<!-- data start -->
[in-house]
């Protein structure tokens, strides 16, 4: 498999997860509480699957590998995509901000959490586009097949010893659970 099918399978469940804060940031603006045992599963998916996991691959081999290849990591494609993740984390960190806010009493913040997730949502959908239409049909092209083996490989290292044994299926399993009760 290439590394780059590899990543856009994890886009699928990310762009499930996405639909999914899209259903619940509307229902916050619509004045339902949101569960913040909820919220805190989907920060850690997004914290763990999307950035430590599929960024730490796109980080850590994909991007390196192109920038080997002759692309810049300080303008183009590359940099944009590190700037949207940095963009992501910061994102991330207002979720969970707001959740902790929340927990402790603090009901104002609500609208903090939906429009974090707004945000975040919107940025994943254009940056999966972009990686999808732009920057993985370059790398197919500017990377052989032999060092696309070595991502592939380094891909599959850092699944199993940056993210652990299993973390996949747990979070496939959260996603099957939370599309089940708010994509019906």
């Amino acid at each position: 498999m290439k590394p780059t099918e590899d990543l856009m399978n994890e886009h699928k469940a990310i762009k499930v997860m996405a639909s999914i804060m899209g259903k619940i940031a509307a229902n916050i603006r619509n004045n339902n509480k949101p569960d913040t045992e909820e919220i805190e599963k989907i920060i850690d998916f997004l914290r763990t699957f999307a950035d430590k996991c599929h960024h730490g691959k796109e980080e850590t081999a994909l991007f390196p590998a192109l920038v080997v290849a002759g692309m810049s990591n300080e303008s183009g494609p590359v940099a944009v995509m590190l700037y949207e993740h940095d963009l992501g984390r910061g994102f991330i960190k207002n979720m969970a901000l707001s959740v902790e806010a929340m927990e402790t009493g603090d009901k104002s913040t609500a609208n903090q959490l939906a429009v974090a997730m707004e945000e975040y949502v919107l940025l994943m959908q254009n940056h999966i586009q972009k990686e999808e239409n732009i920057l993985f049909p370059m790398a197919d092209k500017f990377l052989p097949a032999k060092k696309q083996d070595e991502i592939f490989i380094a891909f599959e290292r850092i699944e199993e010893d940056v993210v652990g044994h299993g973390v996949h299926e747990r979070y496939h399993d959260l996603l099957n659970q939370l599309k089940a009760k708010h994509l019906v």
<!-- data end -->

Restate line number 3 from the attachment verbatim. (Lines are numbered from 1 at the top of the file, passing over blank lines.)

């Amino acid at each position: 498999m290439k590394p780059t099918e590899d990543l856009m399978n994890e886009h699928k469940a990310i762009k499930v997860m996405a639909s999914i804060m899209g259903k619940i940031a509307a229902n916050i603006r619509n004045n339902n509480k949101p569960d913040t045992e909820e919220i805190e599963k989907i920060i850690d998916f997004l914290r763990t699957f999307a950035d430590k996991c599929h960024h730490g691959k796109e980080e850590t081999a994909l991007f390196p590998a192109l920038v080997v290849a002759g692309m810049s990591n300080e303008s183009g494609p590359v940099a944009v995509m590190l700037y949207e993740h940095d963009l992501g984390r910061g994102f991330i960190k207002n979720m969970a901000l707001s959740v902790e806010a929340m927990e402790t009493g603090d009901k104002s913040t609500a609208n903090q959490l939906a429009v974090a997730m707004e945000e975040y949502v919107l940025l994943m959908q254009n940056h999966i586009q972009k990686e999808e239409n732009i920057l993985f049909p370059m790398a197919d092209k500017f990377l052989p097949a032999k060092k696309q083996d070595e991502i592939f490989i380094a891909f599959e290292r850092i699944e199993e010893d940056v993210v652990g044994h299993g973390v996949h299926e747990r979070y496939h399993d959260l996603l099957n659970q939370l599309k089940a009760k708010h994509l019906v």